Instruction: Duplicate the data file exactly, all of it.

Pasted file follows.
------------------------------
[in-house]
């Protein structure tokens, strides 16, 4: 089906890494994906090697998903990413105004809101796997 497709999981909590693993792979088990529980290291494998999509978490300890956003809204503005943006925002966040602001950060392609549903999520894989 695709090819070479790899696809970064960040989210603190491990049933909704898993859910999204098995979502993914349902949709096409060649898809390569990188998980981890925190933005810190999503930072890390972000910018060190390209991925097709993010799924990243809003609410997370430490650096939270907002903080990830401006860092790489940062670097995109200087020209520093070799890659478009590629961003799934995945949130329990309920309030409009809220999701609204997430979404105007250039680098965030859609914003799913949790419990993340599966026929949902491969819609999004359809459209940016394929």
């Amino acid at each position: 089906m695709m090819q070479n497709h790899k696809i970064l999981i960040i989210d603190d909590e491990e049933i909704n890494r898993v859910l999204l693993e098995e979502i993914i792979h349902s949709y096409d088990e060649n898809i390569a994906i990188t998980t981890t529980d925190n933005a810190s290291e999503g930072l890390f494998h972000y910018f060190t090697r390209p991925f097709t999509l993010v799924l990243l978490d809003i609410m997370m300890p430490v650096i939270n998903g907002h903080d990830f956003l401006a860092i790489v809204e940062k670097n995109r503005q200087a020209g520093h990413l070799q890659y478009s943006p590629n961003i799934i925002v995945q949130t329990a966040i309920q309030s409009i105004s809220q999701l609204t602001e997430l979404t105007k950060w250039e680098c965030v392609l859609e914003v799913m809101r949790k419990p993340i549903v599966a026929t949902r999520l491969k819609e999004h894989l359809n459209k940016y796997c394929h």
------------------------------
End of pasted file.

[in-house]
């Protein structure tokens, strides 16, 4: 089906890494994906090697998903990413105004809101796997 497709999981909590693993792979088990529980290291494998999509978490300890956003809204503005943006925002966040602001950060392609549903999520894989 695709090819070479790899696809970064960040989210603190491990049933909704898993859910999204098995979502993914349902949709096409060649898809390569990188998980981890925190933005810190999503930072890390972000910018060190390209991925097709993010799924990243809003609410997370430490650096939270907002903080990830401006860092790489940062670097995109200087020209520093070799890659478009590629961003799934995945949130329990309920309030409009809220999701609204997430979404105007250039680098965030859609914003799913949790419990993340599966026929949902491969819609999004359809459209940016394929």
């Amino acid at each position: 089906m695709m090819q070479n497709h790899k696809i970064l999981i960040i989210d603190d909590e491990e049933i909704n890494r898993v859910l999204l693993e098995e979502i993914i792979h349902s949709y096409d088990e060649n898809i390569a994906i990188t998980t981890t529980d925190n933005a810190s290291e999503g930072l890390f494998h972000y910018f060190t090697r390209p991925f097709t999509l993010v799924l990243l978490d809003i609410m997370m300890p430490v650096i939270n998903g907002h903080d990830f956003l401006a860092i790489v809204e940062k670097n995109r503005q200087a020209g520093h990413l070799q890659y478009s943006p590629n961003i799934i925002v995945q949130t329990a966040i309920q309030s409009i105004s809220q999701l609204t602001e997430l979404t105007k950060w250039e680098c965030v392609l859609e914003v799913m809101r949790k419990p993340i549903v599966a026929t949902r999520l491969k819609e999004h894989l359809n459209k940016y796997c394929h």